Battling Islamic terror in the courts

Lawyer Nitsana Darshan-Leitner directs her campaign on behalf of the victims of terror at those who bankroll the perpetrators.

Powerhouse lawyer Nitsana Darshan-Leitner. (photo credit: COURTESY SHURAT HADIN)
Powerhouse lawyer Nitsana Darshan-Leitner.
ON JANUARY 13 in New York, jury selection began in the trial of Sokolow vs. the Palestinian Authority (PA), more than 10 years after the seventh of a series of terrorist atrocities in Israel the prosecution alleges were carried out by Palestinians under the auspices of the PLO, Hamas, and the al-Aqsa Martyrs Brigade. The prosecution charges that the PA is liable and should pay around $1 billion in damages to the victims and their families. Thirty-three people died and more than 450 were injured as the result of devastating suicide bombings and shootings.
Among those who have fought hard to have the case against the PA heard is Nitsana Darshan-Leitner of Israel’s Shurat HaDin law center. Through her organization, Darshan-Leitner has waged a war on terror via the international courts and has achieved notable successes against the Central Bank of Iran, the Lebanese-Canadian Bank and others, which has seen some $150 million so far recovered and passed on directly to the victims of terror and their families.
She has had over $600 million in terror assets frozen in recent years by the US courts in judgments against various sponsors of terrorism, a sum, according to Shurat HaDin’s figures, more than four times the amount frozen by the US government through the same courts on the grounds of confiscation of terror assets. The assets were headed for Hamas, Hezbollah, Islamic Jihad, and Fatah, and would have contributed to funding further terror attacks against Israeli targets.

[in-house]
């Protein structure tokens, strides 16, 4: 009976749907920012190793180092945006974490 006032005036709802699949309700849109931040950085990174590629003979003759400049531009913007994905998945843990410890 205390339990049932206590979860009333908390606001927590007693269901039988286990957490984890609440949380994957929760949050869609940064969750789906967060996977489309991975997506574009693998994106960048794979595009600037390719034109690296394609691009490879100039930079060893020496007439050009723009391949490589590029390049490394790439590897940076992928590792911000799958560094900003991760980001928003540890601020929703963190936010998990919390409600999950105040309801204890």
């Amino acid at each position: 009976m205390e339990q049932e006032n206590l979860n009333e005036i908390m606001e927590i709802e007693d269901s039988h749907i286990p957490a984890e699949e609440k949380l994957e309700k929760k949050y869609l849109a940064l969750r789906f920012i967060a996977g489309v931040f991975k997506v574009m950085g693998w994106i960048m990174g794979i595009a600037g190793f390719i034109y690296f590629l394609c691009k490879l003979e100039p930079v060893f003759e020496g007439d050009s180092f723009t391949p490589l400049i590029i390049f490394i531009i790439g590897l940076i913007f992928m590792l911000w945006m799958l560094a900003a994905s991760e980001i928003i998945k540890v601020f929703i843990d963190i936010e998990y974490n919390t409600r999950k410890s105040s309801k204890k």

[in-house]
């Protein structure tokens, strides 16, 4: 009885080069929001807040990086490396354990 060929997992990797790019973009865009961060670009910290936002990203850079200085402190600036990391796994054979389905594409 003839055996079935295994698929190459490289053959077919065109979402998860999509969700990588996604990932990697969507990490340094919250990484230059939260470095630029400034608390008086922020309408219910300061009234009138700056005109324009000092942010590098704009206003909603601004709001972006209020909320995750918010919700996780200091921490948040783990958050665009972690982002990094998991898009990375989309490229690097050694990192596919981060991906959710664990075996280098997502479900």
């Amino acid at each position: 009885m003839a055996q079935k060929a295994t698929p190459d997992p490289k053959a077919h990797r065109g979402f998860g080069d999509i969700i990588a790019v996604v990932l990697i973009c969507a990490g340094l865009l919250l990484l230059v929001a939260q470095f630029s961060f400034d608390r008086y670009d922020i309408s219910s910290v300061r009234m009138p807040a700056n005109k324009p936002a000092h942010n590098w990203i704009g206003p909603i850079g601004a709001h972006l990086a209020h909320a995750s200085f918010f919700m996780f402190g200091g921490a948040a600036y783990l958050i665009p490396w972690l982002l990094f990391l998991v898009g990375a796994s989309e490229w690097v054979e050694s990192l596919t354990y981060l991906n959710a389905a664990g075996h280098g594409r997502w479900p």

Most recently, she had a $700 million building on 5th Avenue in New York – owned by an Iranian bank that was judged to be an instrument of the Iranian Republic – confiscated by the US government as the result of a court judgment in the US against Iran. The proceeds from the sale of the building will go toward compensation for the victims of Iranian-sponsored terrorism.
IN RESPONSE to a question whether the recent Paris terror attacks have caused Darshan- Leitner to fear for her life, she smiles and tells The Jerusalem Report, “I don’t worry about my safety – certainly not here in Israel.
It’s different when I go abroad, though.
I have some security arrangements in place when I travel overseas.”
Having seen numerous images of her on television and the print media, I find the powerhouse lawyer more slightly built than I had anticipated. Married to fellow lawyer Aviel Leitner, she is mother to six children – aged between 6 and 16 – including 9-year-old triplets. For most mothers just dealing with six children on a day-to-day basis would be more than a handful, but she admits that she works 24/7. “If I’m not physically at the office or pursuing cases here and there, I’m still thinking about my work almost every waking minute,” she relates.